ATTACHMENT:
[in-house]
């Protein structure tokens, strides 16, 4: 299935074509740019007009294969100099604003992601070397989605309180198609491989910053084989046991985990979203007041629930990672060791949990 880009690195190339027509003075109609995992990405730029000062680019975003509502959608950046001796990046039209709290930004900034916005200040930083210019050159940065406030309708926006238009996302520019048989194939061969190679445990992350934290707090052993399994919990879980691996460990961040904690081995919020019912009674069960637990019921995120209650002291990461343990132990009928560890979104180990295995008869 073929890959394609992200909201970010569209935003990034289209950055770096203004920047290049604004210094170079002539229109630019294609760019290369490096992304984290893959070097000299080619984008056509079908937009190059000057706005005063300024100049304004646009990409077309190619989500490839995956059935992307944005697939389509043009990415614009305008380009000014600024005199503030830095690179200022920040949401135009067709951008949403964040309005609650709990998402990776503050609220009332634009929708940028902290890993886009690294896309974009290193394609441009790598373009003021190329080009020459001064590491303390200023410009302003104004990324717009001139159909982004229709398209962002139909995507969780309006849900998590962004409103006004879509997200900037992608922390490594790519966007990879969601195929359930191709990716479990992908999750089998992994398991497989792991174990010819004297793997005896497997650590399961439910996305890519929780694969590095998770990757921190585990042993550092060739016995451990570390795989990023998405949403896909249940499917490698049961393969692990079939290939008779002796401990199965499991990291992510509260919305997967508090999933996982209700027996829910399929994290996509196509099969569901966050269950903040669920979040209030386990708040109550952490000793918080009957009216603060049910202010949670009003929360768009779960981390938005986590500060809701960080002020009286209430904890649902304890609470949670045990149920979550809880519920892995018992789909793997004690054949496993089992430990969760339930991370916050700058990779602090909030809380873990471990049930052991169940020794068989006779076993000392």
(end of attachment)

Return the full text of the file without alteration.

[in-house]
């Protein structure tokens, strides 16, 4: 299935074509740019007009294969100099604003992601070397989605309180198609491989910053084989046991985990979203007041629930990672060791949990 880009690195190339027509003075109609995992990405730029000062680019975003509502959608950046001796990046039209709290930004900034916005200040930083210019050159940065406030309708926006238009996302520019048989194939061969190679445990992350934290707090052993399994919990879980691996460990961040904690081995919020019912009674069960637990019921995120209650002291990461343990132990009928560890979104180990295995008869 073929890959394609992200909201970010569209935003990034289209950055770096203004920047290049604004210094170079002539229109630019294609760019290369490096992304984290893959070097000299080619984008056509079908937009190059000057706005005063300024100049304004646009990409077309190619989500490839995956059935992307944005697939389509043009990415614009305008380009000014600024005199503030830095690179200022920040949401135009067709951008949403964040309005609650709990998402990776503050609220009332634009929708940028902290890993886009690294896309974009290193394609441009790598373009003021190329080009020459001064590491303390200023410009302003104004990324717009001139159909982004229709398209962002139909995507969780309006849900998590962004409103006004879509997200900037992608922390490594790519966007990879969601195929359930191709990716479990992908999750089998992994398991497989792991174990010819004297793997005896497997650590399961439910996305890519929780694969590095998770990757921190585990042993550092060739016995451990570390795989990023998405949403896909249940499917490698049961393969692990079939290939008779002796401990199965499991990291992510509260919305997967508090999933996982209700027996829910399929994290996509196509099969569901966050269950903040669920979040209030386990708040109550952490000793918080009957009216603060049910202010949670009003929360768009779960981390938005986590500060809701960080002020009286209430904890649902304890609470949670045990149920979550809880519920892995018992789909793997004690054949496993089992430990969760339930991370916050700058990779602090909030809380873990471990049930052991169940020794068989006779076993000392």